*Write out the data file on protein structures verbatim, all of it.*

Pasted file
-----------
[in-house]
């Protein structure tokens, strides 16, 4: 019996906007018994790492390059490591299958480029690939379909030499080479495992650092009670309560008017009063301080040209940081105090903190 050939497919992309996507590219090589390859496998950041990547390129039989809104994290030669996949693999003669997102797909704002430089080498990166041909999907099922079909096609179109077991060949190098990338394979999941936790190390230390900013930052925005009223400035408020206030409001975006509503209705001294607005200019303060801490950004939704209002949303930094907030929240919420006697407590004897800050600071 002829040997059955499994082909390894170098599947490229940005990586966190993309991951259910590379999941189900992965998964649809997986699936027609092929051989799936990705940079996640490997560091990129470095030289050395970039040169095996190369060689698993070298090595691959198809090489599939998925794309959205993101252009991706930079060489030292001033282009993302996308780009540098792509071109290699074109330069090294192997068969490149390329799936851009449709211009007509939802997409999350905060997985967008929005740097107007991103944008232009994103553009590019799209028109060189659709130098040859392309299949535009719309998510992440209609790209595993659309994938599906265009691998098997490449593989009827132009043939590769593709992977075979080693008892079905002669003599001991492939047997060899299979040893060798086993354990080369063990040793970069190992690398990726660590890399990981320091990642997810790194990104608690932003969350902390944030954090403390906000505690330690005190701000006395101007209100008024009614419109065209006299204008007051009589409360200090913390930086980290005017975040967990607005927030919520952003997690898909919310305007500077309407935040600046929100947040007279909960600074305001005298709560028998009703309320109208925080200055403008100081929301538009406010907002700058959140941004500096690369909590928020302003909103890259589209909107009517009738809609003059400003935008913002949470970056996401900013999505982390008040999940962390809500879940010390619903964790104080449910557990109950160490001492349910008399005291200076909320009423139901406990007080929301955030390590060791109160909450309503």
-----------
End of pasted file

[in-house]
């Protein structure tokens, strides 16, 4: 019996906007018994790492390059490591299958480029690939379909030499080479495992650092009670309560008017009063301080040209940081105090903190 050939497919992309996507590219090589390859496998950041990547390129039989809104994290030669996949693999003669997102797909704002430089080498990166041909999907099922079909096609179109077991060949190098990338394979999941936790190390230390900013930052925005009223400035408020206030409001975006509503209705001294607005200019303060801490950004939704209002949303930094907030929240919420006697407590004897800050600071 002829040997059955499994082909390894170098599947490229940005990586966190993309991951259910590379999941189900992965998964649809997986699936027609092929051989799936990705940079996640490997560091990129470095030289050395970039040169095996190369060689698993070298090595691959198809090489599939998925794309959205993101252009991706930079060489030292001033282009993302996308780009540098792509071109290699074109330069090294192997068969490149390329799936851009449709211009007509939802997409999350905060997985967008929005740097107007991103944008232009994103553009590019799209028109060189659709130098040859392309299949535009719309998510992440209609790209595993659309994938599906265009691998098997490449593989009827132009043939590769593709992977075979080693008892079905002669003599001991492939047997060899299979040893060798086993354990080369063990040793970069190992690398990726660590890399990981320091990642997810790194990104608690932003969350902390944030954090403390906000505690330690005190701000006395101007209100008024009614419109065209006299204008007051009589409360200090913390930086980290005017975040967990607005927030919520952003997690898909919310305007500077309407935040600046929100947040007279909960600074305001005298709560028998009703309320109208925080200055403008100081929301538009406010907002700058959140941004500096690369909590928020302003909103890259589209909107009517009738809609003059400003935008913002949470970056996401900013999505982390008040999940962390809500879940010390619903964790104080449910557990109950160490001492349910008399005291200076909320009423139901406990007080929301955030390590060791109160909450309503």